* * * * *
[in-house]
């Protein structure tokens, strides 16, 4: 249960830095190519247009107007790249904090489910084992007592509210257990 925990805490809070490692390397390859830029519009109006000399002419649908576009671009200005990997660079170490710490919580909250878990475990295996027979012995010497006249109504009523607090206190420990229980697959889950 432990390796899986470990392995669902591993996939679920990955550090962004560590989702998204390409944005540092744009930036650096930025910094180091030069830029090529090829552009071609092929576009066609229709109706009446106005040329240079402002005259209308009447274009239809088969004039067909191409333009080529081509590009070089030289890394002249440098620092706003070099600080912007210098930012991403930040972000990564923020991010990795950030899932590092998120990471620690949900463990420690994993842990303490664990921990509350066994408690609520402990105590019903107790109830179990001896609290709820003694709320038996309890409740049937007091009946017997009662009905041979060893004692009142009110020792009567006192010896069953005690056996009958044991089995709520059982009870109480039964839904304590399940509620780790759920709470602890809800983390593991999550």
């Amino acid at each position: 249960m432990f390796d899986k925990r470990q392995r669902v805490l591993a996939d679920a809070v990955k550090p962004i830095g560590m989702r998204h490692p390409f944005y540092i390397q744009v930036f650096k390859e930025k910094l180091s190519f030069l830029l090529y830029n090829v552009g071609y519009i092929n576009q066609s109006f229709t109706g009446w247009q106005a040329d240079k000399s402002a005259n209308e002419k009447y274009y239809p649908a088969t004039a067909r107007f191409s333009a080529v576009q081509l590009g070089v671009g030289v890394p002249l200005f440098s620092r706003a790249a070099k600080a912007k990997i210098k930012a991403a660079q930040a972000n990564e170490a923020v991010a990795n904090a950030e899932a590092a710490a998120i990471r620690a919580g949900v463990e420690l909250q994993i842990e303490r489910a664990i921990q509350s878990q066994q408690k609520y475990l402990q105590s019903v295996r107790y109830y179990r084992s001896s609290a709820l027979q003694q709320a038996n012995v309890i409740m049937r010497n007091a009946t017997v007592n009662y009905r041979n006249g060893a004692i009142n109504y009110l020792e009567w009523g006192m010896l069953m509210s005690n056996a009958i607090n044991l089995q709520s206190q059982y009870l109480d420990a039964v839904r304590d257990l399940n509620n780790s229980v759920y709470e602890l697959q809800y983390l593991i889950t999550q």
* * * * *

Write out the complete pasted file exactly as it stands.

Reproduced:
[in-house]
């Protein structure tokens, strides 16, 4: 249960830095190519247009107007790249904090489910084992007592509210257990 925990805490809070490692390397390859830029519009109006000399002419649908576009671009200005990997660079170490710490919580909250878990475990295996027979012995010497006249109504009523607090206190420990229980697959889950 432990390796899986470990392995669902591993996939679920990955550090962004560590989702998204390409944005540092744009930036650096930025910094180091030069830029090529090829552009071609092929576009066609229709109706009446106005040329240079402002005259209308009447274009239809088969004039067909191409333009080529081509590009070089030289890394002249440098620092706003070099600080912007210098930012991403930040972000990564923020991010990795950030899932590092998120990471620690949900463990420690994993842990303490664990921990509350066994408690609520402990105590019903107790109830179990001896609290709820003694709320038996309890409740049937007091009946017997009662009905041979060893004692009142009110020792009567006192010896069953005690056996009958044991089995709520059982009870109480039964839904304590399940509620780790759920709470602890809800983390593991999550």
């Amino acid at each position: 249960m432990f390796d899986k925990r470990q392995r669902v805490l591993a996939d679920a809070v990955k550090p962004i830095g560590m989702r998204h490692p390409f944005y540092i390397q744009v930036f650096k390859e930025k910094l180091s190519f030069l830029l090529y830029n090829v552009g071609y519009i092929n576009q066609s109006f229709t109706g009446w247009q106005a040329d240079k000399s402002a005259n209308e002419k009447y274009y239809p649908a088969t004039a067909r107007f191409s333009a080529v576009q081509l590009g070089v671009g030289v890394p002249l200005f440098s620092r706003a790249a070099k600080a912007k990997i210098k930012a991403a660079q930040a972000n990564e170490a923020v991010a990795n904090a950030e899932a590092a710490a998120i990471r620690a919580g949900v463990e420690l909250q994993i842990e303490r489910a664990i921990q509350s878990q066994q408690k609520y475990l402990q105590s019903v295996r107790y109830y179990r084992s001896s609290a709820l027979q003694q709320a038996n012995v309890i409740m049937r010497n007091a009946t017997v007592n009662y009905r041979n006249g060893a004692i009142n109504y009110l020792e009567w009523g006192m010896l069953m509210s005690n056996a009958i607090n044991l089995q709520s206190q059982y009870l109480d420990a039964v839904r304590d257990l399940n509620n780790s229980v759920y709470e602890l697959q809800y983390l593991i889950t999550q």